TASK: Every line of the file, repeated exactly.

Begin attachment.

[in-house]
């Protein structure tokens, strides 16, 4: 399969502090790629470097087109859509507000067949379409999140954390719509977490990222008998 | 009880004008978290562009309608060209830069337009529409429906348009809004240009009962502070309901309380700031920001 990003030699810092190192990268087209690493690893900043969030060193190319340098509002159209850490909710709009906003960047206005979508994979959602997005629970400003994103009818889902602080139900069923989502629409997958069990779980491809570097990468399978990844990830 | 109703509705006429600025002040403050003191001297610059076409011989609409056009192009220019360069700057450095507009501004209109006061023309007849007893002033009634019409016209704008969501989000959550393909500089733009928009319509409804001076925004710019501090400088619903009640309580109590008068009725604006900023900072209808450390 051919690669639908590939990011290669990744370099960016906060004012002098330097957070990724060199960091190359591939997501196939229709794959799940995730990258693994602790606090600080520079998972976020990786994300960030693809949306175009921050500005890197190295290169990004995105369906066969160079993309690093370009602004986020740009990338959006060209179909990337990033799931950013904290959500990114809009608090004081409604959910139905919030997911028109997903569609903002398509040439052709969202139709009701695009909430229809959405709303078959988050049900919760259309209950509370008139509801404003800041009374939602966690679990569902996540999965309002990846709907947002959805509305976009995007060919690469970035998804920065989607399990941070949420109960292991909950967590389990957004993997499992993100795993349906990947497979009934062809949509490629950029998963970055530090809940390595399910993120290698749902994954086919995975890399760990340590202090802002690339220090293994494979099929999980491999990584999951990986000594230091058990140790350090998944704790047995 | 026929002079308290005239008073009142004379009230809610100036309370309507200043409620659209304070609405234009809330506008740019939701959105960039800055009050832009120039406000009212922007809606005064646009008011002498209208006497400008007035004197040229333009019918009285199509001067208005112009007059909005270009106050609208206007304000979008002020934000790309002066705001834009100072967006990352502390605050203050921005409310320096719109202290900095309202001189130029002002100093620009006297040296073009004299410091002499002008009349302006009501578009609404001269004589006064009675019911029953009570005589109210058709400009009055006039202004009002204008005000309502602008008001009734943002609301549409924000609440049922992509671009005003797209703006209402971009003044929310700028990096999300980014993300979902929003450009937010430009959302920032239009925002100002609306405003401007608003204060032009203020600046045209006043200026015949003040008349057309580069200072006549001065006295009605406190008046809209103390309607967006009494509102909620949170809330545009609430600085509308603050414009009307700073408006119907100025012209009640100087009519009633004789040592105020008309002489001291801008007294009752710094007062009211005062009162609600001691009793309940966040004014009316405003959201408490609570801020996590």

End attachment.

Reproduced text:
[in-house]
């Protein structure tokens, strides 16, 4: 399969502090790629470097087109859509507000067949379409999140954390719509977490990222008998 | 009880004008978290562009309608060209830069337009529409429906348009809004240009009962502070309901309380700031920001 990003030699810092190192990268087209690493690893900043969030060193190319340098509002159209850490909710709009906003960047206005979508994979959602997005629970400003994103009818889902602080139900069923989502629409997958069990779980491809570097990468399978990844990830 | 109703509705006429600025002040403050003191001297610059076409011989609409056009192009220019360069700057450095507009501004209109006061023309007849007893002033009634019409016209704008969501989000959550393909500089733009928009319509409804001076925004710019501090400088619903009640309580109590008068009725604006900023900072209808450390 051919690669639908590939990011290669990744370099960016906060004012002098330097957070990724060199960091190359591939997501196939229709794959799940995730990258693994602790606090600080520079998972976020990786994300960030693809949306175009921050500005890197190295290169990004995105369906066969160079993309690093370009602004986020740009990338959006060209179909990337990033799931950013904290959500990114809009608090004081409604959910139905919030997911028109997903569609903002398509040439052709969202139709009701695009909430229809959405709303078959988050049900919760259309209950509370008139509801404003800041009374939602966690679990569902996540999965309002990846709907947002959805509305976009995007060919690469970035998804920065989607399990941070949420109960292991909950967590389990957004993997499992993100795993349906990947497979009934062809949509490629950029998963970055530090809940390595399910993120290698749902994954086919995975890399760990340590202090802002690339220090293994494979099929999980491999990584999951990986000594230091058990140790350090998944704790047995 | 026929002079308290005239008073009142004379009230809610100036309370309507200043409620659209304070609405234009809330506008740019939701959105960039800055009050832009120039406000009212922007809606005064646009008011002498209208006497400008007035004197040229333009019918009285199509001067208005112009007059909005270009106050609208206007304000979008002020934000790309002066705001834009100072967006990352502390605050203050921005409310320096719109202290900095309202001189130029002002100093620009006297040296073009004299410091002499002008009349302006009501578009609404001269004589006064009675019911029953009570005589109210058709400009009055006039202004009002204008005000309502602008008001009734943002609301549409924000609440049922992509671009005003797209703006209402971009003044929310700028990096999300980014993300979902929003450009937010430009959302920032239009925002100002609306405003401007608003204060032009203020600046045209006043200026015949003040008349057309580069200072006549001065006295009605406190008046809209103390309607967006009494509102909620949170809330545009609430600085509308603050414009009307700073408006119907100025012209009640100087009519009633004789040592105020008309002489001291801008007294009752710094007062009211005062009162609600001691009793309940966040004014009316405003959201408490609570801020996590």